(The Center Square) – The Washington Farm Bureau is voicing concerns about zero-emission vehicle rules adopted in California and their implications to agriculture and trucking industries in this state.
Earlier this year, the California Air Resources Board adopted a regulation to speed up deployment of “advanced clean fleets” with zero-emission vehicles within the transportation sector, including local and state governments, to reduce greenhouse gas emissions.
In October, the California Trucking Association responded with a lawsuit in federal court challenging the feasibility and economic impact of the clean fleet rule.
“While the initiative is aligned with the state’s ambitious environmental goals, the (trucking association) has raised the alarm about the rule’s negative impact on freight mobility,” the Washington Farm Bureau stated in a press release Wednesday.
The farm bureau says there are potential ramifications in Washington because state legislators in 2020 directed the Washington Department of Ecology to “adopt rules to implement the motor vehicle emission standards of the state of California, including the zero-emission vehicle program.”
According to Ecology, there is a Dec. 31 deadline for Washington fleet owners and operations to report their 2022 vehicle operations.
“The agriculture industry is very concerned with the uncertainty looming over Washington as the Advanced Clean Fleets rule progresses and is now being litigated,” said Mike Ennis, Washington Farm Bureau’s governmental affairs director. “New zero emission trucks will be very expensive.”
California’s advanced clean trucks program begins with the 2024 model year, when manufacturers must begin selling a certain percentage of electric vehicles depending on their gross weight and style classifications. The percentage increases steadily over the following decade. Fleet operation box trucks, vans, and two-axle buses must be 100% zero emission by 2035; sleeper cab tractors by 2042.
“Legacy trucks” – often, those with diesel-fueled engines – would be retired at the end of their “useful life,” defined as 13 years or 800,000 miles, but no more than 18 years unless an exemption is granted, according to the trucking association.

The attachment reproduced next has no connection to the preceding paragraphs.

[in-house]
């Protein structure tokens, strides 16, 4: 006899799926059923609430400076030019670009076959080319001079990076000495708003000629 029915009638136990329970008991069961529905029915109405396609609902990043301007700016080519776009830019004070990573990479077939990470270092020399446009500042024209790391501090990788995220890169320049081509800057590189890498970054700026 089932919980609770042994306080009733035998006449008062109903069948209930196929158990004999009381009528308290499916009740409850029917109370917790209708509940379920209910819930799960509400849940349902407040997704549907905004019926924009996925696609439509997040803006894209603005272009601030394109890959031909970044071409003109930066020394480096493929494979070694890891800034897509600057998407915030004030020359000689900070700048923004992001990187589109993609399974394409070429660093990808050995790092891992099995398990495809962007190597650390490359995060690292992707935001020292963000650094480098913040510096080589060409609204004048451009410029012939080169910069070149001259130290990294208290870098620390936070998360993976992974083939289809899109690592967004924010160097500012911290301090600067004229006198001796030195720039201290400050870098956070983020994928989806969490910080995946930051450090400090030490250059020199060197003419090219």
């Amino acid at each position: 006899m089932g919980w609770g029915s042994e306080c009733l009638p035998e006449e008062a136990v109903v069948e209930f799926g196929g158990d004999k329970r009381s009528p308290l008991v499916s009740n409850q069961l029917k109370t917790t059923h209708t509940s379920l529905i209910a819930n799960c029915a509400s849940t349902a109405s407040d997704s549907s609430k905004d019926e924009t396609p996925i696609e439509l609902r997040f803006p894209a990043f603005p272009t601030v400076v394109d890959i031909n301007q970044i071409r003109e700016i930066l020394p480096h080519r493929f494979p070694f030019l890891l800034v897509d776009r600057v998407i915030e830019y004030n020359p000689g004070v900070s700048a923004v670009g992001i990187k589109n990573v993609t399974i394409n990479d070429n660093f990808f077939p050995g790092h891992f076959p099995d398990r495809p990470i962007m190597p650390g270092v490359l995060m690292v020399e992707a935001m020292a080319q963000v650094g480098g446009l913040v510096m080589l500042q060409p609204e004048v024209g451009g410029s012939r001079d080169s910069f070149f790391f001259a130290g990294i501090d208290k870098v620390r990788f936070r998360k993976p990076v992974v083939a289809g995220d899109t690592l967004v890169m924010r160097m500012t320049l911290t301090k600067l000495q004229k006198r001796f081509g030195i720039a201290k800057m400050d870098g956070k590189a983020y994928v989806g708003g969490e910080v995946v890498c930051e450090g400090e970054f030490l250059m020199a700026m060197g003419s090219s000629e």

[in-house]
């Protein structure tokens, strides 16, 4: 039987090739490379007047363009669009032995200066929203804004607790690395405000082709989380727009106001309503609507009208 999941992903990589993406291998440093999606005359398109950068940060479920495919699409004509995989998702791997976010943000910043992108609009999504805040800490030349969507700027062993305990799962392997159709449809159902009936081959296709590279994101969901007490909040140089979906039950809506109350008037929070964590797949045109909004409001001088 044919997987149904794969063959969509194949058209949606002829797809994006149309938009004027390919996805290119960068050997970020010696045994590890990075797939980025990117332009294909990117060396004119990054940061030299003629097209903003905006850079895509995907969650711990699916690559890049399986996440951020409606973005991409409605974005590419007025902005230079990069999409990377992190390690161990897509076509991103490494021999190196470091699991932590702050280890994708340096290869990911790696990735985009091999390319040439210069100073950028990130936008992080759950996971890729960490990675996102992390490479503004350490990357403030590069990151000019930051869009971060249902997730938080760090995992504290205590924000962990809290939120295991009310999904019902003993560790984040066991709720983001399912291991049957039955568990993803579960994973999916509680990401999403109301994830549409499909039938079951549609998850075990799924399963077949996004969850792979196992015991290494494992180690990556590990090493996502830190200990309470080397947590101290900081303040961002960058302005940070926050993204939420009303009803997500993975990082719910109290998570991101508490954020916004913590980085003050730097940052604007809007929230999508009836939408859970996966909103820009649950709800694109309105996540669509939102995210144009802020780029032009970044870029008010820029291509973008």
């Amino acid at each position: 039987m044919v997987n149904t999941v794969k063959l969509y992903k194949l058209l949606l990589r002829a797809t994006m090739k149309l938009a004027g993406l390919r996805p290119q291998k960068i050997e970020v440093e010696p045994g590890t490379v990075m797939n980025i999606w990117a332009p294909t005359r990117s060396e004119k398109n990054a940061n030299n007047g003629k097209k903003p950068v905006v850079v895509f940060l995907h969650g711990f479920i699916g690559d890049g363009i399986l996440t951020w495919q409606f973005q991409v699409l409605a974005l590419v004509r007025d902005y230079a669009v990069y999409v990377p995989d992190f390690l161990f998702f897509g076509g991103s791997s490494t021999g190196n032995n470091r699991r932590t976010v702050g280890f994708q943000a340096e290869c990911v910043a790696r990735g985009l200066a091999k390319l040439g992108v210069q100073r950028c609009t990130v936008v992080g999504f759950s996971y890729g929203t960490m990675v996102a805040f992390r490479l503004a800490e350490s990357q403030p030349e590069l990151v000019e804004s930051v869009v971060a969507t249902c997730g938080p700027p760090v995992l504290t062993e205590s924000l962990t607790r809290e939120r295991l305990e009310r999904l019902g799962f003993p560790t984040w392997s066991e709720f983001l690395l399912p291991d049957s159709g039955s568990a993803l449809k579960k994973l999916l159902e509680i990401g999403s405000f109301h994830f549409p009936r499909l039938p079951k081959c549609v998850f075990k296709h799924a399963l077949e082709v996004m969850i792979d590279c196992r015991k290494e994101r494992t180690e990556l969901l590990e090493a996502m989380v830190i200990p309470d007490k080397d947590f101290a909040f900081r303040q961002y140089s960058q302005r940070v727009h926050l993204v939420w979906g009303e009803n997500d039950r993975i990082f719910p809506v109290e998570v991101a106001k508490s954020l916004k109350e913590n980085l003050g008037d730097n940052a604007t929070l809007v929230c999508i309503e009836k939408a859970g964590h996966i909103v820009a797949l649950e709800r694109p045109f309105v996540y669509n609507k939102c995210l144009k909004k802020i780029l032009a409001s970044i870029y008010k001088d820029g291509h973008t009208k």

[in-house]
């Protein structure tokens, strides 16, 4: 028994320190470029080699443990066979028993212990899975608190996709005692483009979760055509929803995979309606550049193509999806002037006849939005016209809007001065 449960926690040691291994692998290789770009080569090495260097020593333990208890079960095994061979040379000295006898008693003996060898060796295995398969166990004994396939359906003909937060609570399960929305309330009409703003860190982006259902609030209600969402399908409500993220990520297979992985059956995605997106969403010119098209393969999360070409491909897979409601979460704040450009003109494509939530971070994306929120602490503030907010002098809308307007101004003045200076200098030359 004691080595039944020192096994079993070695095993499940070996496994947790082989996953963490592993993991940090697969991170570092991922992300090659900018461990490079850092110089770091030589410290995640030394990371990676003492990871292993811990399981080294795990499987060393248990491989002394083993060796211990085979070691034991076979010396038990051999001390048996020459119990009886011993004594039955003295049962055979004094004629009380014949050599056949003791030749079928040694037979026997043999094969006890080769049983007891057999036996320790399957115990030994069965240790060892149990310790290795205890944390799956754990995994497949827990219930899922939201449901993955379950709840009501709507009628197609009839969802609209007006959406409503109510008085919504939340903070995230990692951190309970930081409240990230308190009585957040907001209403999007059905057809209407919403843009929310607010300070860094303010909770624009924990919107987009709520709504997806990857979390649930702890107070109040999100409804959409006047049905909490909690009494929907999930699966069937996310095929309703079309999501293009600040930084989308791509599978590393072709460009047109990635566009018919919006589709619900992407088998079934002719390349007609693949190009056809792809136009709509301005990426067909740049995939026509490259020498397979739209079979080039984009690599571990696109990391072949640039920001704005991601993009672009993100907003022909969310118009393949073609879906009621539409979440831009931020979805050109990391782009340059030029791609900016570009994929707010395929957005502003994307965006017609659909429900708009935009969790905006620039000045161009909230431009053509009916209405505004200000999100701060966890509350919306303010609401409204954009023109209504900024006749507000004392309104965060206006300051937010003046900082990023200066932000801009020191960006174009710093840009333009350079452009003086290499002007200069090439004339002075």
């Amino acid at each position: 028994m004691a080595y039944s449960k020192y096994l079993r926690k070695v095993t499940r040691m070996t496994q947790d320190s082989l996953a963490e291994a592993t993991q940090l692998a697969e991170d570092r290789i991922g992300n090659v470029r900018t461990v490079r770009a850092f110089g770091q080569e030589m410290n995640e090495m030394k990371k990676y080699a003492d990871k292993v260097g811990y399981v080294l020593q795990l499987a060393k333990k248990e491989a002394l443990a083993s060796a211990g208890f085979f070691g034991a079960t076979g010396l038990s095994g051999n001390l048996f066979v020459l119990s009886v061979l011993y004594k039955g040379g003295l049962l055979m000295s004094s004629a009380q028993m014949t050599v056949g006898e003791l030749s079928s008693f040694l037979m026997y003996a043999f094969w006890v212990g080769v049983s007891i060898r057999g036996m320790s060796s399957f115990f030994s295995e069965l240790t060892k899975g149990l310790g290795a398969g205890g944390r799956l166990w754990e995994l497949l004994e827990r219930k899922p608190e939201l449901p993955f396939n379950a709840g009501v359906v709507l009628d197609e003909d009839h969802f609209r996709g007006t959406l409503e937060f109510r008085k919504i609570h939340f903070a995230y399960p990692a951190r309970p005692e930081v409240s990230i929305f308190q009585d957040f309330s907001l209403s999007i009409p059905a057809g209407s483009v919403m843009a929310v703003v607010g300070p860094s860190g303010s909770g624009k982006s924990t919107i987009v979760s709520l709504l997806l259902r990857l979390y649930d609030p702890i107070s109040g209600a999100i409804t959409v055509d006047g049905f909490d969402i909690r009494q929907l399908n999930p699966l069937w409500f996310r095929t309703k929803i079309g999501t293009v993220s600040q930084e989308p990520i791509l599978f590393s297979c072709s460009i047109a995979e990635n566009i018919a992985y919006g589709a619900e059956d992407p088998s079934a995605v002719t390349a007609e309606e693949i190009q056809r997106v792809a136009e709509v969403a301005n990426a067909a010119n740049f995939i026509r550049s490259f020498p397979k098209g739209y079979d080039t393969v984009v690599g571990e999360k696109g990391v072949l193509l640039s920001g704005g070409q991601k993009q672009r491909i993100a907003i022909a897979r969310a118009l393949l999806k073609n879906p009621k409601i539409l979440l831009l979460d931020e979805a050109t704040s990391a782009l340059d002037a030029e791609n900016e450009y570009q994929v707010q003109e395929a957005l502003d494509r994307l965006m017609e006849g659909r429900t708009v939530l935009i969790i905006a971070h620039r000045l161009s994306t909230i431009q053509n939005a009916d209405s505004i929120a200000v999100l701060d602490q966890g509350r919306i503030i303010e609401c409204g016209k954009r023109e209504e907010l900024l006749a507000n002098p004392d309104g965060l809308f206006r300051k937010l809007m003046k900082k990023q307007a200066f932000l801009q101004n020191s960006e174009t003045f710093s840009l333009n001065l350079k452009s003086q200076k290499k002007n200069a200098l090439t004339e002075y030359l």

The California rule’s “stringent requirements and timelines” could impose significant financial burdens on trucking companies that could also be felt by farmers and ranchers who rely on the industry to move their products to markets and ports, said the farm bureau, stating, “The current adoption schedule is untenable and Washington currently lacks the infrastructure to support this significant transition.”
Ennis said the mandate will disproportionately affect new farmers who often have less capital and rely on used equipment.
“Sadly, if this rule moves forward, it would be cost prohibitive to anyone hoping to start a career in agriculture,” said Ennis. “We hope the outcome of this litigation provides a sensible path forward and solutions for all parties.”
The lawsuit, filed Oct. 16, asks the federal court for a declaratory judgment and permanent injunction, alleging that truckers, customers, and the public face economic loss due to delays, logistics disruptions and equipment shortages posed to local and interstate commercial transportation by the California rule without regard to “clear Congressional authority” and federal regulation of the trucking industry.